To rectify these conditions, the Chinese government in 2011 began an ambitious Five Year Plan to stem the flow of pollutants and clean up the damage done.* A tax was applied to heavy polluters, based on the output of hazardous chemicals and sewage. The goal was to fix the situation caused by the previously unregulated industrial growth, which had first attracted the polluters to the country. The resultant revenue primarily went towards restoring damaged environments. Many non-profit groups aided in the cleanup during this time. New regulations were also introduced, putting a cap on energy use. Targets were set to lower carbon emissions significantly. This went along with China’s long term goal of green energy dominance.
Though some progress has been made over this five year period, the entrenchment of dirty industry and the explosive growth of the country makes it very difficult to turn the environmental situation around. It will take decades of further work before China has transitioned to a truly green economy.
Polymer banknotes are introduced by the Bank of England
Until now, all banknotes in the UK were made from cotton fibre and linen rag. This made them susceptible to dirt and damage – five pound notes in particular, which lasted on average for just one year. In 2016, a new range of smaller, plastic banknotes enters circulation.* These are produced from a thin, transparent and flexible film made of polypropylene which offers a number of advantages:
• They are resistant to dirt and moisture, so stay cleaner for longer than paper banknotes.
• They are more secure than paper banknotes. They can incorporate advanced security features, making them more difficult to counterfeit. This includes a portion of the film left clear to form a “window” in the design.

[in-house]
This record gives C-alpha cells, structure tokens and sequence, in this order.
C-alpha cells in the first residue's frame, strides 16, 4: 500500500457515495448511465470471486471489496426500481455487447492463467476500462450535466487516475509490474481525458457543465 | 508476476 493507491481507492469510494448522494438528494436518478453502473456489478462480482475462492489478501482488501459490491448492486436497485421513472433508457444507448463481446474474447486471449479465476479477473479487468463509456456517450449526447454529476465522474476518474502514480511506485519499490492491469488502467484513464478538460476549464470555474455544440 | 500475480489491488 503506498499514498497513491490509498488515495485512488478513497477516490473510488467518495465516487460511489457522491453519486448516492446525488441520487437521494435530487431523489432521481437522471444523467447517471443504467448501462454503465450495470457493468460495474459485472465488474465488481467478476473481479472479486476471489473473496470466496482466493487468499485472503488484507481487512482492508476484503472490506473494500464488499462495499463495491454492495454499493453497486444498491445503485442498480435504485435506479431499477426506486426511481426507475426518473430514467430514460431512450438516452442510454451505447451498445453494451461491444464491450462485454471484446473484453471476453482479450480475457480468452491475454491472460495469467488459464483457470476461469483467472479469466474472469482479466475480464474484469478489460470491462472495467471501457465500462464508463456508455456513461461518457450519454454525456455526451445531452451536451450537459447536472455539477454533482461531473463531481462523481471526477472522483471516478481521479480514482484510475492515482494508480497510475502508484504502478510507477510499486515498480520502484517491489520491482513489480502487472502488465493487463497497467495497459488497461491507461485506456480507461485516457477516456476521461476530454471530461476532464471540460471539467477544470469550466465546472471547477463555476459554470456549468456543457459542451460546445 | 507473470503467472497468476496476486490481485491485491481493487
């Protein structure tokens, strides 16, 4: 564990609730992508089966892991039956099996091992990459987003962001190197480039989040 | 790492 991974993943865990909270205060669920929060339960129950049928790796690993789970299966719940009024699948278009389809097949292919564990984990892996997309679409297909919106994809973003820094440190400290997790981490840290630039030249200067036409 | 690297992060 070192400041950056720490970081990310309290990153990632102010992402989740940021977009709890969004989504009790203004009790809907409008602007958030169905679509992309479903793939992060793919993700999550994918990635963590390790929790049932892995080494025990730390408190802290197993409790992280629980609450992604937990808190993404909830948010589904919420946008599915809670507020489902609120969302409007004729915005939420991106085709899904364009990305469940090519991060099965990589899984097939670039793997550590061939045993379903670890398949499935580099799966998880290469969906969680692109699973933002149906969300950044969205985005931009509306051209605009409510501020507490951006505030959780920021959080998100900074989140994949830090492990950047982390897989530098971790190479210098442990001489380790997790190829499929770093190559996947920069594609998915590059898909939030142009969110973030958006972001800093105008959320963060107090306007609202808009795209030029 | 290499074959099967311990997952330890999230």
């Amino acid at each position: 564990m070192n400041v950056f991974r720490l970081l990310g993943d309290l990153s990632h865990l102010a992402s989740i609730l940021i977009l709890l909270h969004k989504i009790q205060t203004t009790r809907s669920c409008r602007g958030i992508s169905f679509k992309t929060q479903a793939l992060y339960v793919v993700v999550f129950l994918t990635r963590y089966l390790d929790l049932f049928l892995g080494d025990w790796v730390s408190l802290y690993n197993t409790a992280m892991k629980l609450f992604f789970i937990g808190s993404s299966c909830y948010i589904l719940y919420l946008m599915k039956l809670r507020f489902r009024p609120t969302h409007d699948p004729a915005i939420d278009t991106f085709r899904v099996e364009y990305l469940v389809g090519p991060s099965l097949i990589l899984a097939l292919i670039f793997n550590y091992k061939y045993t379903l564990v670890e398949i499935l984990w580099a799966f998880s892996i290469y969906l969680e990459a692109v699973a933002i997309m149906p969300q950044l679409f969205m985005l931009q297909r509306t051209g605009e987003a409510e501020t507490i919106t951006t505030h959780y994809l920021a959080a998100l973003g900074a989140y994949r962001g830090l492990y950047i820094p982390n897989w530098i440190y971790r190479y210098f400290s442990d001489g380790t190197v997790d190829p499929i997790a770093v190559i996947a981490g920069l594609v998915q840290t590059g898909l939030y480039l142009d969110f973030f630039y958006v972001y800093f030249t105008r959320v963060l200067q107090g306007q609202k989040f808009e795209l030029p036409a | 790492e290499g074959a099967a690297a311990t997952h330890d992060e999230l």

• They are more durable. They last at least 2.5 times longer than traditional paper banknotes, so will take longer to become “tatty”, improving the quality of banknotes in circulation. They can even survive being put into a washing machine by accident, for example.
In addition, they are more environmentally friendly and, because they last longer are, over time, cheaper than paper banknotes. Being thin and flexible, they fit into wallets and purses as easily as paper banknotes.
Modern polymer banknotes were first issued as currency by Australia in 1988 (coinciding with that country’s Bicentenary year). By the early 2010s, around 20 other countries were using them.
US presidential election
The 58th US presidential election is held on Tuesday 8th November 2016. The incumbent president Obama is ineligible to be elected to a third term, due to term limits in the 22nd Amendment to the US Constitution.
The Gotthard Base Tunnel is completed
After 20 years of construction, the first trains are now running through Switzerland’s Gotthard Base Tunnel.* With a route length of 57 km (35 mi) and a total of 152 km (94 mi) of tunnels, shafts and passages, it becomes the world’s longest rail tunnel (though it will soon be surpassed by an even longer rail tunnel in China).
Running directly through the Alps mountain range, at depths of up to 2500m, it cuts the 3.5-hour travel time from Zürich to Milan by an hour, while the journey from Zürich to Lugano is reduced to one hour 40 minutes. Passenger trains operate as fast as 250 km/h (155 mph) through the new tunnels.
Launch of the Titanic II
More than 100 years after the ill-fated voyage of RMS Titanic, an exact replica is built and launched by the Australian billionaire Clive Palmer. The boat sails from China – where it is constructed – to Southampton in England ahead of her maiden passenger journey to New York. Guests include leading U.S. business figures, who are treated to a dinner from the same menu as Titanic passengers on the day it sank.*